She added the court would only have an up-to-date version of his driving record a few days before the sentencing.

Beckham, pictured with son Brooklyn, 20, photographed in a black Bentley in London last year

Beckham, pictured with son Brooklyn, 20, photographed in a black Bentley in London last year

David Beckham arriving at court

David Beckham arriving at court

Former England captain David Beckham looked stony-faced as he arrived at Bromley Magistrates Court this afternoon

It is understood the 43-year-old father-of-four asked for the hearing to be moved so he could attend and accept responsibility for the incident. He is pictured with wife Victoria

It is understood the 43-year-old father-of-four asked for the hearing to be moved so he could attend and accept responsibility for the incident. He is pictured with wife Victoria 

According to the charge the former Manchester United and Real Madrid star was spotted driving his 2018 Bentley while using his phone in Great Portland Street on November 21.

Beckham previously avoided a speeding prosecution for driving a loaned Bentley at 59mph in a 40mph zone in west London two months earlier.

Celebrity lawyer Nick Freeman argued a notice of intended prosecution (NIP) was not received until one day after the statutory 14-day limit.

The technicality meant he did not face any further action. He did not attend that hearing at Wimbledon Magistrates’ Court and opted for it to be heard in his absence.

Beckham was accused of ‘shirking his responsibility’ as a role model to young people and other footballers after avoiding prosecution.   

There was outrage among lawyers and road safety campaigners and Joshua Harris, director of campaigns for Brake, said was ‘hugely disappointing’ to see the role model ‘getting off a speeding prosecution on a mere technicality’.

Mr Freeman also assisted Beckham overturn an eight-month driving ban in 1999 after arguing that the footballer was trying to escape a paparazzi photographer.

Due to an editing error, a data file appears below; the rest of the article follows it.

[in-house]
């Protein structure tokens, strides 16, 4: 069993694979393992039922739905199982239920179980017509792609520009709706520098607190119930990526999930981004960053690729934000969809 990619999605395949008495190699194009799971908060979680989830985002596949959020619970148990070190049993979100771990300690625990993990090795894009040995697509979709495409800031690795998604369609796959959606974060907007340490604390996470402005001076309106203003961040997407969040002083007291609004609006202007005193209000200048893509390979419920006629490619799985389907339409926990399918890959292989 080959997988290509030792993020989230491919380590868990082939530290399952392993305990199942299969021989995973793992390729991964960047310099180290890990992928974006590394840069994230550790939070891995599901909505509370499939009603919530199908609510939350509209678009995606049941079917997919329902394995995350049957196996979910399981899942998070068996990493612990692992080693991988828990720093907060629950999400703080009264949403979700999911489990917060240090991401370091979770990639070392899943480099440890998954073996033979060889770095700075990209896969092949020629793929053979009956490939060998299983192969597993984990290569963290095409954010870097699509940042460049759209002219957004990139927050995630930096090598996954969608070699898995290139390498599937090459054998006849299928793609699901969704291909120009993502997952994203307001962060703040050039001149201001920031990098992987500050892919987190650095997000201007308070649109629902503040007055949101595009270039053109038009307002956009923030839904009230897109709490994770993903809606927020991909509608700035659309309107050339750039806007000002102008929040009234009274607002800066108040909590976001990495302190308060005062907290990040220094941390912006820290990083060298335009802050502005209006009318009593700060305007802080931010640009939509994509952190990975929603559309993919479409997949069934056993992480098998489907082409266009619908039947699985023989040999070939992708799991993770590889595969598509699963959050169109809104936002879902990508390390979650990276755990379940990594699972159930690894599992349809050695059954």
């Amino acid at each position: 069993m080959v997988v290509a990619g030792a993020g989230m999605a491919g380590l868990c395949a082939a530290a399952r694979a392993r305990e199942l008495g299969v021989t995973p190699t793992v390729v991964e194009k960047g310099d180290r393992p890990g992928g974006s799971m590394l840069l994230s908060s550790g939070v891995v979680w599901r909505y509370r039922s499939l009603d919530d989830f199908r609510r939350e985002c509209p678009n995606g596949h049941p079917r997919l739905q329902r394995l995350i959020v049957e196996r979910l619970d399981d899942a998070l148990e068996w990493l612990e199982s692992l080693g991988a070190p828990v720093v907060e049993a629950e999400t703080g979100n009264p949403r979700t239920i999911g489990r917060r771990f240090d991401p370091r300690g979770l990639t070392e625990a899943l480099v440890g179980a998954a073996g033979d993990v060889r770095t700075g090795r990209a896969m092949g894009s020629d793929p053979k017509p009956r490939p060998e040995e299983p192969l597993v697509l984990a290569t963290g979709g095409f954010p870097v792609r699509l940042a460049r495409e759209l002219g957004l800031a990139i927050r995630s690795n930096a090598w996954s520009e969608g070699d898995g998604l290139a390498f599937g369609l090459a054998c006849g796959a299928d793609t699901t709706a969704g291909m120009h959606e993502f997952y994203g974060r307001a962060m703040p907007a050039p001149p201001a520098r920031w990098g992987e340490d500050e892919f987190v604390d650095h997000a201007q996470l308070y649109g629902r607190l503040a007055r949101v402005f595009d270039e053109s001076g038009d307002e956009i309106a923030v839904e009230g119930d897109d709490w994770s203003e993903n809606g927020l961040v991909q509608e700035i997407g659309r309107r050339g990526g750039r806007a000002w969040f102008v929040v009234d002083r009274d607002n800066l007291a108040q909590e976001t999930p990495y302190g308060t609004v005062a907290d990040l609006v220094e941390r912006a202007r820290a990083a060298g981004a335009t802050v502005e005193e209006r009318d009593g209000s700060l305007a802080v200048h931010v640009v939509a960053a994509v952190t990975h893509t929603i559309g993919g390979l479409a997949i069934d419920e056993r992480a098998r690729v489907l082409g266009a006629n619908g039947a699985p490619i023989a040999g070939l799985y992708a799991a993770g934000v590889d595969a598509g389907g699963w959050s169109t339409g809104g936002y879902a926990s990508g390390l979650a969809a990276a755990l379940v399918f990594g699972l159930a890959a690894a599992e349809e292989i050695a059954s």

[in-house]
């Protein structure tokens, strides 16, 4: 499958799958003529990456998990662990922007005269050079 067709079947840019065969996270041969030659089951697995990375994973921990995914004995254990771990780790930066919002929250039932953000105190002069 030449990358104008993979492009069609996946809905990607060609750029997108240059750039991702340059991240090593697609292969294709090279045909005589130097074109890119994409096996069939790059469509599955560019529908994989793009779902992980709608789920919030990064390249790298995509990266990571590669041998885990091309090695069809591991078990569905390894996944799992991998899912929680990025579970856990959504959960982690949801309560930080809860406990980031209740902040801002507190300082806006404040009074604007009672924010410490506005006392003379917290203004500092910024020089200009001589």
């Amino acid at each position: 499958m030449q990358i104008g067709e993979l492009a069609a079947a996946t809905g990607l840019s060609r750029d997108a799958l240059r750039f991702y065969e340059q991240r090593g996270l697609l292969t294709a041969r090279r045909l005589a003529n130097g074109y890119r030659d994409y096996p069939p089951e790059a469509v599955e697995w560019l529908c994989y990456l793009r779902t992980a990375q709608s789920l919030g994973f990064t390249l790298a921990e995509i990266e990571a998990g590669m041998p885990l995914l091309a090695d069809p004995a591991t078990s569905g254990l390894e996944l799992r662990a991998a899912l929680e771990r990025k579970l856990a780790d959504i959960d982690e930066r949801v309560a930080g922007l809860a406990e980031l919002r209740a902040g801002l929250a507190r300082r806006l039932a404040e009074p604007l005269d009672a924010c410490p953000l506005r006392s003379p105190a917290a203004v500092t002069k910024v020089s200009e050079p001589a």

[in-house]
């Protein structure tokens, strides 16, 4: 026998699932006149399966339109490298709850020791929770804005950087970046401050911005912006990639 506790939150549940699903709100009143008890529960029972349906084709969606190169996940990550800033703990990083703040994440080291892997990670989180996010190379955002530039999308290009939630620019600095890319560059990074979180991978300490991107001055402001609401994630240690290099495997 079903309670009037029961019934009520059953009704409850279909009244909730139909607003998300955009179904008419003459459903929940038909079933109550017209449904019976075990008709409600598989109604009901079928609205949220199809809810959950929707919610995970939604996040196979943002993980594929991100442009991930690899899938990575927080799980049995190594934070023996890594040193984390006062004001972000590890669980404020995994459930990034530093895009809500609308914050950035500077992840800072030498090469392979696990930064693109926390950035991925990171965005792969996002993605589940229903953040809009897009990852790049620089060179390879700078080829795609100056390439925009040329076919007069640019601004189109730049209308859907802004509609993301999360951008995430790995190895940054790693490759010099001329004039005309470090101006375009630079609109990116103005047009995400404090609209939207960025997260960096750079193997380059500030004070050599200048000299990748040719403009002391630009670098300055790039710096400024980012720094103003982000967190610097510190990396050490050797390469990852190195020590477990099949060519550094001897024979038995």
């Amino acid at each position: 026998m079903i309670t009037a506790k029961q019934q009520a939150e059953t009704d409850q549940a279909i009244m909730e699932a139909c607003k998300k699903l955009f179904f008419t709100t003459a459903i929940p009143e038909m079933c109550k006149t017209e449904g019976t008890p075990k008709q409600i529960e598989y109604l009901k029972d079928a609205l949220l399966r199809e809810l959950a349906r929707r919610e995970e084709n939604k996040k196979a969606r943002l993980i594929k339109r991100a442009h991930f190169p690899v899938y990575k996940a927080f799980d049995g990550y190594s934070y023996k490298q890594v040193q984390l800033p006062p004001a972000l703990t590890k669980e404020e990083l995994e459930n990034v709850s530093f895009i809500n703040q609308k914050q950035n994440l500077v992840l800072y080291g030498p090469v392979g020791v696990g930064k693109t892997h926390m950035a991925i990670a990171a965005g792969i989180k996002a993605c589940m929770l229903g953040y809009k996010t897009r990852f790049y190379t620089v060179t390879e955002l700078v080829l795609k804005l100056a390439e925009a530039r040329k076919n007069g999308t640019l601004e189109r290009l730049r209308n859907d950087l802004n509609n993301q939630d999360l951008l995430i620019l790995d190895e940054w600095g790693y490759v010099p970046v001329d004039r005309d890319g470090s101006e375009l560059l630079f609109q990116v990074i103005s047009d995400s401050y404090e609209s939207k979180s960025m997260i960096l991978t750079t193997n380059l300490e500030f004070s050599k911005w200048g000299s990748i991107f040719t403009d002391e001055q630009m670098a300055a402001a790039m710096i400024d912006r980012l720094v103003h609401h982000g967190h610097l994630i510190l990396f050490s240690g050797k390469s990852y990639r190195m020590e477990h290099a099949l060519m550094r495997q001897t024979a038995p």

Beckham, pictured using his phone in a car in the US in an unrelated incident, was caught on his mobile in a Bentley in central London last November

Beckham, pictured using his phone in a car in the US in an unrelated incident, was caught on his mobile in a Bentley in central London last November

Joshua Harris, director of campaigns at road safety charity Brake, said: ‘Using a phone when behind the wheel can impair you as much as driving drunk – it’s simply dangerous and can never be condoned.

‘Those who ignore the law and use a phone while driving, as Mr Beckham has done, selfishly put lives in danger and deserve to be punished accordingly.

‘A single moment’s inattention behind the wheel can have catastrophic and lifelong consequences and so we urge everyone to put their phone on silent and out of reach when driving.’

What does the law say on using a mobile phone behind the wheel? 

In the UK, it is illegal in most situations to use a hand-held mobile phone or similar device – such as a sat nav or camera – while driving a car or riding a motorcycle.

These rules apply even while stopped at traffic lights or queuing in traffic. Some laws target handheld devices only, while other laws affect both handheld and hands-free devices.

Motorists can only use a hand-held mobile in the case of a genuine emergency that requires a 999/112 call and it is not safe or impractical to pull over and park. Drivers are obliged to remain in full control of their vehicles at all time.

If a police officer feels the motorist is not in full control because they are tuning their radio or using a satnav or phone in a cradle, they may also face prosecution.

Drivers supervising learner drivers or riders are also banned from using hand-held devices despite being in a the passenger seat.

Motorists can only use a hand-held device if their car is safely parked in an appropriate location.

Pulling over to the hard shoulder to take or make a call could result in prosecution. Breaching the legislation can result in six penalty points and a fine of £200.

If the case goes to court, the driver or rider could face a ban and a maximum fine of £1,000. Drivers of buses or goods vehicles face higher fines of £2,500.

Motorists with their phones or satnavs attached to their windscreens can also face prosecution, if the area swept by the windscreen wipers is obscured.

Read more at DailyMail.co.uk